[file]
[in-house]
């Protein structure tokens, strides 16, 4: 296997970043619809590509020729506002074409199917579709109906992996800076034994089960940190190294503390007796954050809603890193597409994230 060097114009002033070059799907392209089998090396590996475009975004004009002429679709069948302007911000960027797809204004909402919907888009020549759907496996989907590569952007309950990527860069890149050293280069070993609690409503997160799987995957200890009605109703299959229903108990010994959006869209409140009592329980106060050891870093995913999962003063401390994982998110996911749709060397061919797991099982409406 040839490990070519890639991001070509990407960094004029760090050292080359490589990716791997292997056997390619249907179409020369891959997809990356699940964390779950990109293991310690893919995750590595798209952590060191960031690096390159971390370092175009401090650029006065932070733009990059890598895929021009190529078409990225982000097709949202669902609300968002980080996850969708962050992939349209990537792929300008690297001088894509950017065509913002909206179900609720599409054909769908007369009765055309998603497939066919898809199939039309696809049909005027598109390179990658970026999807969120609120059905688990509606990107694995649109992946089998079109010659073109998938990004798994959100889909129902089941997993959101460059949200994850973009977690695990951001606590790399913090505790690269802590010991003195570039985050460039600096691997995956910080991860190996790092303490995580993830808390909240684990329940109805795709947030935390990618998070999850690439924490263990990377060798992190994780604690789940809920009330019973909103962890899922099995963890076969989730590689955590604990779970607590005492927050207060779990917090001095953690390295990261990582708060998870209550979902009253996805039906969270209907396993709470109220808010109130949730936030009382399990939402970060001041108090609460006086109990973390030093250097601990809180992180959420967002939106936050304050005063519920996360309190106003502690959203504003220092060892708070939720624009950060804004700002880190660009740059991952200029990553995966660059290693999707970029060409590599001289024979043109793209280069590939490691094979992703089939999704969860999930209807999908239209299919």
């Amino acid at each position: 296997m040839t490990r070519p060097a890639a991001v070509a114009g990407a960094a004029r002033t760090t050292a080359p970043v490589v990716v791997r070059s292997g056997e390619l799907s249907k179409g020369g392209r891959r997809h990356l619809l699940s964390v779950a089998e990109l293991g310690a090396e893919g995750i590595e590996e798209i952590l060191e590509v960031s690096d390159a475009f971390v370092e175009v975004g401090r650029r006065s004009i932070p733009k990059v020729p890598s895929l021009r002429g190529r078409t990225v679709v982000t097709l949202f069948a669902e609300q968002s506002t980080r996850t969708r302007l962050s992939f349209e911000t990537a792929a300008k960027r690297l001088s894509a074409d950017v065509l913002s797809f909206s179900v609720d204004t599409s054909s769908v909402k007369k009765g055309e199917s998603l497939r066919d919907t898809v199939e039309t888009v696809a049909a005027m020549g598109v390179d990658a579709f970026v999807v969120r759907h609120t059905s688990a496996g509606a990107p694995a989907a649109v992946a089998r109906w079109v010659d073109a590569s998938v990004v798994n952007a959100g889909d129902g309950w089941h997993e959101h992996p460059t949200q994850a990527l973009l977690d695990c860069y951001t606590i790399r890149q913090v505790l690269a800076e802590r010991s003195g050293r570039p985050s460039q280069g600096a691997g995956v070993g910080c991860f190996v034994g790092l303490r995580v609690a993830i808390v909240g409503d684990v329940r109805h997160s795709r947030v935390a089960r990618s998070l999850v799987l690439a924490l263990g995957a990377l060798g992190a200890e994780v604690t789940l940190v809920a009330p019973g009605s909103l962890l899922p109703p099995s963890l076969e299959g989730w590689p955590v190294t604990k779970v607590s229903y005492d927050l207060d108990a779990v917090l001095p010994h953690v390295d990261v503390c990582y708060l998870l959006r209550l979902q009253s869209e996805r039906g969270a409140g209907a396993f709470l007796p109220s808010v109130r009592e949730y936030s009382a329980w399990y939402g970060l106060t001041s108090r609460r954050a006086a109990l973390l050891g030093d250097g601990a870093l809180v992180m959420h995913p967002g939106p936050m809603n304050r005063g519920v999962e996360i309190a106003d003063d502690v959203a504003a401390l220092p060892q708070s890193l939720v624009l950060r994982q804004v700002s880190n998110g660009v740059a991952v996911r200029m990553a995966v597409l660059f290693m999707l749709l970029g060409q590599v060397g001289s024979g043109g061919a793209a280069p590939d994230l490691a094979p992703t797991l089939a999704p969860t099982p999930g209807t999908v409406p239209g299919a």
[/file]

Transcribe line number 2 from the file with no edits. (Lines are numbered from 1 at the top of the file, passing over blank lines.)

């Protein structure tokens, strides 16, 4: 296997970043619809590509020729506002074409199917579709109906992996800076034994089960940190190294503390007796954050809603890193597409994230 060097114009002033070059799907392209089998090396590996475009975004004009002429679709069948302007911000960027797809204004909402919907888009020549759907496996989907590569952007309950990527860069890149050293280069070993609690409503997160799987995957200890009605109703299959229903108990010994959006869209409140009592329980106060050891870093995913999962003063401390994982998110996911749709060397061919797991099982409406 040839490990070519890639991001070509990407960094004029760090050292080359490589990716791997292997056997390619249907179409020369891959997809990356699940964390779950990109293991310690893919995750590595798209952590060191960031690096390159971390370092175009401090650029006065932070733009990059890598895929021009190529078409990225982000097709949202669902609300968002980080996850969708962050992939349209990537792929300008690297001088894509950017065509913002909206179900609720599409054909769908007369009765055309998603497939066919898809199939039309696809049909005027598109390179990658970026999807969120609120059905688990509606990107694995649109992946089998079109010659073109998938990004798994959100889909129902089941997993959101460059949200994850973009977690695990951001606590790399913090505790690269802590010991003195570039985050460039600096691997995956910080991860190996790092303490995580993830808390909240684990329940109805795709947030935390990618998070999850690439924490263990990377060798992190994780604690789940809920009330019973909103962890899922099995963890076969989730590689955590604990779970607590005492927050207060779990917090001095953690390295990261990582708060998870209550979902009253996805039906969270209907396993709470109220808010109130949730936030009382399990939402970060001041108090609460006086109990973390030093250097601990809180992180959420967002939106936050304050005063519920996360309190106003502690959203504003220092060892708070939720624009950060804004700002880190660009740059991952200029990553995966660059290693999707970029060409590599001289024979043109793209280069590939490691094979992703089939999704969860999930209807999908239209299919």